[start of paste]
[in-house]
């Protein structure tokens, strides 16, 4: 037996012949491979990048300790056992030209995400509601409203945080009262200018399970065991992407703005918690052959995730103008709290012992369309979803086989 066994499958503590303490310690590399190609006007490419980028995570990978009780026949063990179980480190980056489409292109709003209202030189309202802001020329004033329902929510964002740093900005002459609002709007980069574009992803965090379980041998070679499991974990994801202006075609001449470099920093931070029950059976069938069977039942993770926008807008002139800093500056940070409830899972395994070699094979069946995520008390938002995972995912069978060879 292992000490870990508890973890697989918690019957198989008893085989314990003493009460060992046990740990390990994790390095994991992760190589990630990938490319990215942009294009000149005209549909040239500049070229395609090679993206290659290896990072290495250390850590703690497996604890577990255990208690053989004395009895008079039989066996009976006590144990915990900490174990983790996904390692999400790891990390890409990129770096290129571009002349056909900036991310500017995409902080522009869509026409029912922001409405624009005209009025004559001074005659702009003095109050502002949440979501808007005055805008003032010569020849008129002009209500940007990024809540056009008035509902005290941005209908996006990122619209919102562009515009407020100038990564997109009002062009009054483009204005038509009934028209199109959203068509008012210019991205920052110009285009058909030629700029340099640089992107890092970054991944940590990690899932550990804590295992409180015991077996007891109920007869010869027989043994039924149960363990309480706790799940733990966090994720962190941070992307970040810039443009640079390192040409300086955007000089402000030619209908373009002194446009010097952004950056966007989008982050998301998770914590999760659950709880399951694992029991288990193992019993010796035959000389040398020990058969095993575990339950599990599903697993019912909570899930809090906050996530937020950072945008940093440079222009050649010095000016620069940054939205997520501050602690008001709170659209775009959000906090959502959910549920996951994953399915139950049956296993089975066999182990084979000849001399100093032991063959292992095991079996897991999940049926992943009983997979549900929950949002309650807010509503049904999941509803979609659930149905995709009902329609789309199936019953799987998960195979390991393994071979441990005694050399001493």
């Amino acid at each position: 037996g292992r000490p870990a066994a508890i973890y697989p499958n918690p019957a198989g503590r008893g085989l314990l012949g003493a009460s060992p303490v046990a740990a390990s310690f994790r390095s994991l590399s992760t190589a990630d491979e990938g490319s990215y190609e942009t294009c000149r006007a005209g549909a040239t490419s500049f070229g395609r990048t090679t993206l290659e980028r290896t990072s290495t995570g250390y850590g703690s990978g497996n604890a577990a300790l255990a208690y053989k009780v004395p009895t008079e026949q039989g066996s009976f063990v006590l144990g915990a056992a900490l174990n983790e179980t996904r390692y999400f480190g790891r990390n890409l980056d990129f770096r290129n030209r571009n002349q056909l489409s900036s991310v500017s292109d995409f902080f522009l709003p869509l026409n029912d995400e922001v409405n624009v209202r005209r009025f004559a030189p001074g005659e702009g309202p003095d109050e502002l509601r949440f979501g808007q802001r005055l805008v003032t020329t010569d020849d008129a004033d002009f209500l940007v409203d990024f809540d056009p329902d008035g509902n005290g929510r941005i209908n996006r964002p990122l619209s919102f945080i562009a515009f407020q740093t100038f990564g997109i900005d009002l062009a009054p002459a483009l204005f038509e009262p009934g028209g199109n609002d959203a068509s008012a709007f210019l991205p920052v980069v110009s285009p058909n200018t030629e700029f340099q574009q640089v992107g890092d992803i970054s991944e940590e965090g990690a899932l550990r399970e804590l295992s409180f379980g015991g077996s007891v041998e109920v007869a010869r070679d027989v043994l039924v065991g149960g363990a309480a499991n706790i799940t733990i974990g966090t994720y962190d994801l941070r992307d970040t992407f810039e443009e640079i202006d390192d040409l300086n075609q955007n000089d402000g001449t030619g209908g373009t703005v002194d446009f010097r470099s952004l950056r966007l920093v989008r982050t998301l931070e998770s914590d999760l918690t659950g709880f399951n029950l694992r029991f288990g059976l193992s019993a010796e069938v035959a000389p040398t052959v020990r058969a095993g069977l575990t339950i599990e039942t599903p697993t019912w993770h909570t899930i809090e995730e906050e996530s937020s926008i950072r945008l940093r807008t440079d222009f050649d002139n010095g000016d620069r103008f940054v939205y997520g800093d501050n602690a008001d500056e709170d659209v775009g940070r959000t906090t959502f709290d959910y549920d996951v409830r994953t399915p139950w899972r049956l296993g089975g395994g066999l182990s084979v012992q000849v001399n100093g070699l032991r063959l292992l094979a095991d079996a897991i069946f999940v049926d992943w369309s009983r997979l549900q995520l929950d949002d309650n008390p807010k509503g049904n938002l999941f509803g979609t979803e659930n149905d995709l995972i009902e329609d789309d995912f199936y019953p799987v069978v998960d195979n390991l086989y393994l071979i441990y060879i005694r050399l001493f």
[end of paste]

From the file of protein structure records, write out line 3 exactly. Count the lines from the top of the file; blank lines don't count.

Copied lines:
């Amino acid at each position: 037996g292992r000490p870990a066994a508890i973890y697989p499958n918690p019957a198989g503590r008893g085989l314990l012949g003493a009460s060992p303490v046990a740990a390990s310690f994790r390095s994991l590399s992760t190589a990630d491979e990938g490319s990215y190609e942009t294009c000149r006007a005209g549909a040239t490419s500049f070229g395609r990048t090679t993206l290659e980028r290896t990072s290495t995570g250390y850590g703690s990978g497996n604890a577990a300790l255990a208690y053989k009780v004395p009895t008079e026949q039989g066996s009976f063990v006590l144990g915990a056992a900490l174990n983790e179980t996904r390692y999400f480190g790891r990390n890409l980056d990129f770096r290129n030209r571009n002349q056909l489409s900036s991310v500017s292109d995409f902080f522009l709003p869509l026409n029912d995400e922001v409405n624009v209202r005209r009025f004559a030189p001074g005659e702009g309202p003095d109050e502002l509601r949440f979501g808007q802001r005055l805008v003032t020329t010569d020849d008129a004033d002009f209500l940007v409203d990024f809540d056009p329902d008035g509902n005290g929510r941005i209908n996006r964002p990122l619209s919102f945080i562009a515009f407020q740093t100038f990564g997109i900005d009002l062009a009054p002459a483009l204005f038509e009262p009934g028209g199109n609002d959203a068509s008012a709007f210019l991205p920052v980069v110009s285009p058909n200018t030629e700029f340099q574009q640089v992107g890092d992803i970054s991944e940590e965090g990690a899932l550990r399970e804590l295992s409180f379980g015991g077996s007891v041998e109920v007869a010869r070679d027989v043994l039924v065991g149960g363990a309480a499991n706790i799940t733990i974990g966090t994720y962190d994801l941070r992307d970040t992407f810039e443009e640079i202006d390192d040409l300086n075609q955007n000089d402000g001449t030619g209908g373009t703005v002194d446009f010097r470099s952004l950056r966007l920093v989008r982050t998301l931070e998770s914590d999760l918690t659950g709880f399951n029950l694992r029991f288990g059976l193992s019993a010796e069938v035959a000389p040398t052959v020990r058969a095993g069977l575990t339950i599990e039942t599903p697993t019912w993770h909570t899930i809090e995730e906050e996530s937020s926008i950072r945008l940093r807008t440079d222009f050649d002139n010095g000016d620069r103008f940054v939205y997520g800093d501050n602690a008001d500056e709170d659209v775009g940070r959000t906090t959502f709290d959910y549920d996951v409830r994953t399915p139950w899972r049956l296993g089975g395994g066999l182990s084979v012992q000849v001399n100093g070699l032991r063959l292992l094979a095991d079996a897991i069946f999940v049926d992943w369309s009983r997979l549900q995520l929950d949002d309650n008390p807010k509503g049904n938002l999941f509803g979609t979803e659930n149905d995709l995972i009902e329609d789309d995912f199936y019953p799987v069978v998960d195979n390991l086989y393994l071979i441990y060879i005694r050399l001493f």